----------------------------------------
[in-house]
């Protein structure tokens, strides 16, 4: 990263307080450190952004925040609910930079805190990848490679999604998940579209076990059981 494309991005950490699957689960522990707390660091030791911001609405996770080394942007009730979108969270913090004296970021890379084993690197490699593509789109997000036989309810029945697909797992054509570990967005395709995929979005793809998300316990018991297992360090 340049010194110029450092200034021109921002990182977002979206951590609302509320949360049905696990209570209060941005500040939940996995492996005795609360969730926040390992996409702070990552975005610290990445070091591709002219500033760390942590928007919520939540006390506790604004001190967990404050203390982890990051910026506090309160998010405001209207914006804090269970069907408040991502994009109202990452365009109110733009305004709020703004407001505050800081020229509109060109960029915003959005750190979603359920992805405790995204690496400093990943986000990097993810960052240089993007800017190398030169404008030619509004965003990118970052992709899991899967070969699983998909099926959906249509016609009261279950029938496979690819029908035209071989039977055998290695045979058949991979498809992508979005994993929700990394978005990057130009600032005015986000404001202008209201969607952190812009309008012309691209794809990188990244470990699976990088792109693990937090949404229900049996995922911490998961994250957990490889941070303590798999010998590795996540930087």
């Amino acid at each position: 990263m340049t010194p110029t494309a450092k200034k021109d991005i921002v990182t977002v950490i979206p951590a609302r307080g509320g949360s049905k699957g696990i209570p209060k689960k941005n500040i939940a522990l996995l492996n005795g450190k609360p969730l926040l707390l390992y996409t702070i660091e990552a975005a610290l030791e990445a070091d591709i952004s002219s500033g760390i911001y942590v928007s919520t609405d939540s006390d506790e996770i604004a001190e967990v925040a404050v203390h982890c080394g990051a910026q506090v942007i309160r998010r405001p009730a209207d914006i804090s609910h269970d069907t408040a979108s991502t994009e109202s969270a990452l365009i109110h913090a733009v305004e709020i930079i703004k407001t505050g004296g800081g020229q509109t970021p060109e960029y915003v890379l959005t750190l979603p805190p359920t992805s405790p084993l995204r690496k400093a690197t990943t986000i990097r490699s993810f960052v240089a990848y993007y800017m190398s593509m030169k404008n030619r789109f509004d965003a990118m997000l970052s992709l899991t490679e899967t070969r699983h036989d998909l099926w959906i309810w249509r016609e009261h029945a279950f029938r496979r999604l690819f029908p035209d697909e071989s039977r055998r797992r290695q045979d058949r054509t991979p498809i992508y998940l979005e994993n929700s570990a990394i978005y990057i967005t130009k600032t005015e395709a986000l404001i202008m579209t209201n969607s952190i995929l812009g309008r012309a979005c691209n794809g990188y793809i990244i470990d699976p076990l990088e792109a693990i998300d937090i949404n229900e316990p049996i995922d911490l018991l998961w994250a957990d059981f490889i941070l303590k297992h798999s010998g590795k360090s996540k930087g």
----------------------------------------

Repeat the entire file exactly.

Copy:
[in-house]
């Protein structure tokens, strides 16, 4: 990263307080450190952004925040609910930079805190990848490679999604998940579209076990059981 494309991005950490699957689960522990707390660091030791911001609405996770080394942007009730979108969270913090004296970021890379084993690197490699593509789109997000036989309810029945697909797992054509570990967005395709995929979005793809998300316990018991297992360090 340049010194110029450092200034021109921002990182977002979206951590609302509320949360049905696990209570209060941005500040939940996995492996005795609360969730926040390992996409702070990552975005610290990445070091591709002219500033760390942590928007919520939540006390506790604004001190967990404050203390982890990051910026506090309160998010405001209207914006804090269970069907408040991502994009109202990452365009109110733009305004709020703004407001505050800081020229509109060109960029915003959005750190979603359920992805405790995204690496400093990943986000990097993810960052240089993007800017190398030169404008030619509004965003990118970052992709899991899967070969699983998909099926959906249509016609009261279950029938496979690819029908035209071989039977055998290695045979058949991979498809992508979005994993929700990394978005990057130009600032005015986000404001202008209201969607952190812009309008012309691209794809990188990244470990699976990088792109693990937090949404229900049996995922911490998961994250957990490889941070303590798999010998590795996540930087």
């Amino acid at each position: 990263m340049t010194p110029t494309a450092k200034k021109d991005i921002v990182t977002v950490i979206p951590a609302r307080g509320g949360s049905k699957g696990i209570p209060k689960k941005n500040i939940a522990l996995l492996n005795g450190k609360p969730l926040l707390l390992y996409t702070i660091e990552a975005a610290l030791e990445a070091d591709i952004s002219s500033g760390i911001y942590v928007s919520t609405d939540s006390d506790e996770i604004a001190e967990v925040a404050v203390h982890c080394g990051a910026q506090v942007i309160r998010r405001p009730a209207d914006i804090s609910h269970d069907t408040a979108s991502t994009e109202s969270a990452l365009i109110h913090a733009v305004e709020i930079i703004k407001t505050g004296g800081g020229q509109t970021p060109e960029y915003v890379l959005t750190l979603p805190p359920t992805s405790p084993l995204r690496k400093a690197t990943t986000i990097r490699s993810f960052v240089a990848y993007y800017m190398s593509m030169k404008n030619r789109f509004d965003a990118m997000l970052s992709l899991t490679e899967t070969r699983h036989d998909l099926w959906i309810w249509r016609e009261h029945a279950f029938r496979r999604l690819f029908p035209d697909e071989s039977r055998r797992r290695q045979d058949r054509t991979p498809i992508y998940l979005e994993n929700s570990a990394i978005y990057i967005t130009k600032t005015e395709a986000l404001i202008m579209t209201n969607s952190i995929l812009g309008r012309a979005c691209n794809g990188y793809i990244i470990d699976p076990l990088e792109a693990i998300d937090i949404n229900e316990p049996i995922d911490l018991l998961w994250a957990d059981f490889i941070l303590k297992h798999s010998g590795k360090s996540k930087g």